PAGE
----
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What are some commonly used strategies when it comes to divide software into modules, other than there should not be any cyclic dependency between any modules? Some ways I think of

  1. Group everything that relates to a set of related classes into one module. I could have one module for 1d data (curves), and one module for 2d data (images). It may happen that multiple types support a particular operation. In this case, both a curve and an image can be interpolated.

  2. Group everything that relates to a particular set of operations into one module. This way, the interpolation variants would live in one module, min/max search in another and so on.

In general, a module should group related functionality, but what exactly is related?

Option (1) has the benefit of not having to update any algorithm library when a new type is introduced. At the same time, some algorithm implementations are directly applicable on multiple types, which makes this approach less good.

Option (2) Is naturally the opposite of option (1).

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  • What does "module" mean to you? There's many different ways to modularise code, and different programming languages or ecosystems use the term "module" for different things. It may refer to a file, a package, a library, an object…
    – Bergi
    Jan 15 at 9:20
  • Related concepts: coupling and cohesion. Jan 15 at 10:34
  • @Bergi: I think it is clear enough what the OP means to make this answerable,
    – Doc Brown
    Jan 16 at 6:38

5 Answers 5

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Both of your examples could be valid groupings to create modules.

Besides that modules group related functionality, there is another, possibly more important, property to them: Modules communicate a concept to others within your organization, a concept that has a higher abstraction level than a class or a function.

In that sense, it is equally valid to have a module for Nd data structures and their operations (including both 1d and 2d data structures).

The important part about modules is that you can talk with a fellow architect about the X module and they understand

  • what is in that module, even if they have never seen the code and don´t know the exact classes/functions that make up the module
  • how it makes your life and that of your team easier by grouping the functionality in that particular way.

You can look at creating modules as similar to deciding what concept to describe by a class, but then at a higher abstraction level.

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Others have posted good reasons, such as communications, making code "easy to find", and mental models. There are also technical reasons for dividing code into modules. Though the Single Responsibility Principle is the current fave, and it isn't wrong if properly understood, it is a source of constant confusion and questions here on Stack Overflow.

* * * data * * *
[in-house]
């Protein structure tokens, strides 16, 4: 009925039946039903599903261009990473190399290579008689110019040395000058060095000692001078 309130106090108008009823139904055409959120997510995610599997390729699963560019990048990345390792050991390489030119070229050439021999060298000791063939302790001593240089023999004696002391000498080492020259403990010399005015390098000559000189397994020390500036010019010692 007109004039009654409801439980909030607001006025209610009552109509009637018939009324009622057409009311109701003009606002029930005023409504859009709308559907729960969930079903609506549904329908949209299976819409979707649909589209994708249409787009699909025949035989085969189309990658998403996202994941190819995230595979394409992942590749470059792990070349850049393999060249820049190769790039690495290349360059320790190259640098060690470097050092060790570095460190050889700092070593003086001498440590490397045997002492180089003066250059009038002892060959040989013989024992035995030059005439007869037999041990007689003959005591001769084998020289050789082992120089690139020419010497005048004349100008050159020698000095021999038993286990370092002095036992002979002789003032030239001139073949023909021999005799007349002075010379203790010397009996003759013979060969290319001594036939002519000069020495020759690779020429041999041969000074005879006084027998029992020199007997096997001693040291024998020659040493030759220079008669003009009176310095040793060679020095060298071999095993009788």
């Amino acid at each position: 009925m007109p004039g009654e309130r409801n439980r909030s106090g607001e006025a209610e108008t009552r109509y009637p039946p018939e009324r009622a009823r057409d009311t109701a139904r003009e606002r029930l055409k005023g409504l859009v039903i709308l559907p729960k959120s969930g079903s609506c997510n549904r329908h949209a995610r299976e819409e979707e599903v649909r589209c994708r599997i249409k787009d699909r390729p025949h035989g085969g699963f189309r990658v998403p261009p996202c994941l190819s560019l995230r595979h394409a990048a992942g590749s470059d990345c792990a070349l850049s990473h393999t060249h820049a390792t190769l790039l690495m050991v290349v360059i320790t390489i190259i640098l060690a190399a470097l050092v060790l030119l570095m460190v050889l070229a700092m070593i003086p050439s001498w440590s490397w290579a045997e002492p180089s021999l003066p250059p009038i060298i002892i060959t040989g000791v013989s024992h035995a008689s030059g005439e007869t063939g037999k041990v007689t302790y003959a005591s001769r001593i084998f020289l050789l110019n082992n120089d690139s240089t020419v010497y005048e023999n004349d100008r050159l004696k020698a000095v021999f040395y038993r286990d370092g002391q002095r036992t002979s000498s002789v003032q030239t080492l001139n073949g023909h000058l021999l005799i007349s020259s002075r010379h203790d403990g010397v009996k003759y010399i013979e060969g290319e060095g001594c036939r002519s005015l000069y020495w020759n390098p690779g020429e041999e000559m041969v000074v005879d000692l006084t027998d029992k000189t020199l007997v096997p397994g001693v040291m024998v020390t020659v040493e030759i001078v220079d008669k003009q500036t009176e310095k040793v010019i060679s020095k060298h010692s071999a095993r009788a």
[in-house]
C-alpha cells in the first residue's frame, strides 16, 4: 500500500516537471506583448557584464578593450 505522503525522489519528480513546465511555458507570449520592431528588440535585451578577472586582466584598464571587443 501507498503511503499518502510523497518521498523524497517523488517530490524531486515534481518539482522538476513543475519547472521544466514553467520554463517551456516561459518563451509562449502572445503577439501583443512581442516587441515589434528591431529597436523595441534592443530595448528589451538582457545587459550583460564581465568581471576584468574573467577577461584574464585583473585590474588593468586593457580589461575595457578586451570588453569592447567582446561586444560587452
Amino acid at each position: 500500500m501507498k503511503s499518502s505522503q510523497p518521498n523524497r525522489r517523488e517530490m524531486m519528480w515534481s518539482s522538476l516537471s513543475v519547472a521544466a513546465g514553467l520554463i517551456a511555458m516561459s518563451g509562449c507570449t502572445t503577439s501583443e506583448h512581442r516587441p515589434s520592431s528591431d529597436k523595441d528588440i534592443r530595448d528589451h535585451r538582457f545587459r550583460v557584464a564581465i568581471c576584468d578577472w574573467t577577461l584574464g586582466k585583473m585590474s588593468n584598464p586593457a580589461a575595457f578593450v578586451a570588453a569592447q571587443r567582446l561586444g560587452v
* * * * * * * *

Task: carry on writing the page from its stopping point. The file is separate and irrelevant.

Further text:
IMO, David Parnas said it much clearer and best way back in his paper in 1972 (Emphasis added)

We propose instead that one begins with a list of difficult design decisions or design decisions which are likely to change. Each module is then designed to hide such a decision from the others.

So, if you do change your mind, that change is "hidden", at least as best as can be, from the rest of the code. And it will be possible to change without tearing everything apart.

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The number one strategy for dividing software into modules is to make things easy to find.

You can actually use more than one organizing principle in the same code base. But you must be clear when you're sliding from one to the other. That change should be clearly signaled.

However, the groupings you're talking about are really paradigms. Multiple types that support the same operation? That's polymorphism. It's a big feature of Object Oriented programming. And focusing on the operations is a more Functional programming approach.

But, like I said, you can use more than one organizing principle in the same code base. Just make it easy to find stuff. If you've done it right it should be obvious where new stuff should go and when it's in the wrong place.

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How source code is best organised is related to the mental conceptualisation of the developers who produce that code.

The basics of software are data structures and algorithms - at least as the late Niklaus Wirth had it.

A module will correspond to whatever set of structures and algorithms are designed as, and conveniently thought of as, a single unit.